Gradually leaving off the disruption in global health behind, we are all getting ready to contemplate how to cope with the prominent economic fragility emerging post Covid-19. Even though the economic recession tied to Covid-19 has not yet matured, as most businesses slowly begin to ramp up their operations, forecasts about economic cessations will become much more clear, paving the way to improved and responsive regulations for protection of the environments that are ripe for corruption.
Organization for Economic Cooperation and Development ("OECD") has issued a general statement1 calling on all countries around the globe to respect the rule of law, ensure integrity in public procurement, transparency, the effective protection of whistleblowers, and press freedom to fight all forms of corruption under the Anti-Bribery Convention ("Statement") on April 22, 2020.
The OECD Anti-Bribery Convention2 ("Convention") has been in force since 1997 focusing on combatting political and corporate corruption by imposing sanctions and preventive measures against acts of bribery in international business transactions of the member countries. As one of the 44 member countries of OECD who have ratified and agreed to be bound by the Convention, Turkey is also required to implement laws and regulations that conform to the Convention, and provide systematic assessment on the efficiency of the regulatory measures enacted to prevent and prosecute bribery.
Given most countries have different legal systems and structures, the Convention does not mandate that signatory countries use uniform measures to implement its standards. Instead it seeks a consistency in results. To ensure the effective implementation of the Convention, signatory countries adopted an ongoing monitoring process based on the OECD's peer review principles.3
The OECD Working Group on Bribery in International Business Transactions ("Working Group") is responsible for monitoring the implementation and enforcement of the Convention as well as addressing critical issues around low level enforcement practices. During the spurt in Covid-19 cases, Working Group was not able to conduct on-site visits and in-person interviews to monitor how authorities had handled transnational bribery claims. Furthermore, due to the commercial downturn and nature of the crisis calling for urgent attention, the risk for bribery and corruption has increased, requiring this binding Statement be published.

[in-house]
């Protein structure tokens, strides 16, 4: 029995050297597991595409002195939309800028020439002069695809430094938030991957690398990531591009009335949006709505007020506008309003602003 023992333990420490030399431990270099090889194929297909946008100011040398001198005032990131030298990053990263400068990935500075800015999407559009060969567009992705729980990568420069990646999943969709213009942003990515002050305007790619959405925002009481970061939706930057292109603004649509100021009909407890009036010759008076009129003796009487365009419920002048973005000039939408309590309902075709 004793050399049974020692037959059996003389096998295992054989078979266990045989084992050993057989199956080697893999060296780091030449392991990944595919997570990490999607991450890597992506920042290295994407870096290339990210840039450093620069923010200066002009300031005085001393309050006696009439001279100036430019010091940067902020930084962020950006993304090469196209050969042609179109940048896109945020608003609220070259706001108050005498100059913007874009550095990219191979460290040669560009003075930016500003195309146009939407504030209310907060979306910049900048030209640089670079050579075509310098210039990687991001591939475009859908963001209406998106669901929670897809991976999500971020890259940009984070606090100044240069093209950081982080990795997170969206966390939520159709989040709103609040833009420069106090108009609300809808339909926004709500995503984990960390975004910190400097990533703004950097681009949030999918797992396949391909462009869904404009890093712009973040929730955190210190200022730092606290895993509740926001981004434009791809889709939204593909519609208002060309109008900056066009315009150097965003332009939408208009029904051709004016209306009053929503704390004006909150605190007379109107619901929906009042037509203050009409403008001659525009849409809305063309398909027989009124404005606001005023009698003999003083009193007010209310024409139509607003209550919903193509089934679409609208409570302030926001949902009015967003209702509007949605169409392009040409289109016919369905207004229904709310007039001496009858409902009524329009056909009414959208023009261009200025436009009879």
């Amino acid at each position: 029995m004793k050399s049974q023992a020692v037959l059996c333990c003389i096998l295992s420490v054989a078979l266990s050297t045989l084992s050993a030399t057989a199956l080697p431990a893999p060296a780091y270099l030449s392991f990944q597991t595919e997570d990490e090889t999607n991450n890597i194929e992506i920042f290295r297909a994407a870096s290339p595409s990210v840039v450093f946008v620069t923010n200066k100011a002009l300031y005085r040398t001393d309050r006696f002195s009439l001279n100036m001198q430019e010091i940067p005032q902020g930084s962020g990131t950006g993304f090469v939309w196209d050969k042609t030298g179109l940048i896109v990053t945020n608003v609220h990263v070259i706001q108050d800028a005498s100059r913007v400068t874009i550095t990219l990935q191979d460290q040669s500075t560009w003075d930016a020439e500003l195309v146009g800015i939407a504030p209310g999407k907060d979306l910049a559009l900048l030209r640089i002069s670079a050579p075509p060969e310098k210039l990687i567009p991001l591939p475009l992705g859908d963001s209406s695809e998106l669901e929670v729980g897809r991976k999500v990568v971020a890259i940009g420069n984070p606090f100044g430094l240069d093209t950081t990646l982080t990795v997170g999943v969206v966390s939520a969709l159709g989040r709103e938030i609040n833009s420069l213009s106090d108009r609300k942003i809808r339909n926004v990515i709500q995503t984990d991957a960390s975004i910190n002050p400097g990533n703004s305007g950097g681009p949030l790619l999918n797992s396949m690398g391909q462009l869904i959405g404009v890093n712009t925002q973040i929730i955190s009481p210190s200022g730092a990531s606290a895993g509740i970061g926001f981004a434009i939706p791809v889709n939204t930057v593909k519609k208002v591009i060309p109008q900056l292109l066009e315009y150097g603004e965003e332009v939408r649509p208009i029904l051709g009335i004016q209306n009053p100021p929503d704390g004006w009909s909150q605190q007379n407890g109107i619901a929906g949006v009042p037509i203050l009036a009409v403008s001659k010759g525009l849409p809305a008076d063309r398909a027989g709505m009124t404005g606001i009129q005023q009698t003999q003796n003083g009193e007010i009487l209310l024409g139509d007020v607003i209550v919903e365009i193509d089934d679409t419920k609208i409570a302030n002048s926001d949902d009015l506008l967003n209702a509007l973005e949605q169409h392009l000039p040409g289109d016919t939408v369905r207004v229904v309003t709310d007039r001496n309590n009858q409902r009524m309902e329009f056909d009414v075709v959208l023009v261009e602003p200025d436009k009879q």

Although in general, public statements issued by the Working Group address a specific country's implementation procedure, this particular Statement serves as the first announcement to be made on a general matter that is binding upon all signatories. This in fact, shows the severity of the matter as it turns out many cases of foreign bribery have been detected in the health industry and corporate world during hardships caused by Covid-19.
"As countries struggle to gather the health and pharmaceutical products needed to fight the Covid-19 epidemic, it is a priority that all actors respect the rule of law and transparency to ensure the most efficient and effective distribution of the products," OECD Secretary-General Angel Gurría said in the Statement, highlighting the importance of transparency in public procurement, effective protection of whistleblowers and press freedom.
The Statement further urges the member countries to remain actively engaged in anti-corruption efforts, and to collaborate with each other to win over weakened corruptive practices. As highlighted in the Statement, Working Group will examine the possible impact and consequences of the coronavirus pandemic on foreign bribery, as well as solutions to help countries strengthen their anti-bribery systems, and governments should not neglect their anti-corruption implementation efforts in this regard.
As economic activity resumes, corporate integrity standards and anti-corruption compliance will gain more importance in maintaining an ethically strong culture. Even though most companies have not started operating at full power yet, reporting and detecting misconduct at any stage will be vital for a decent structure.
This article was first published in Legal Insights Quarterly by ELIG Gürkaynak Attorneys-at-Law in June 2020. A link to the full Legal Insight Quarterly may be found here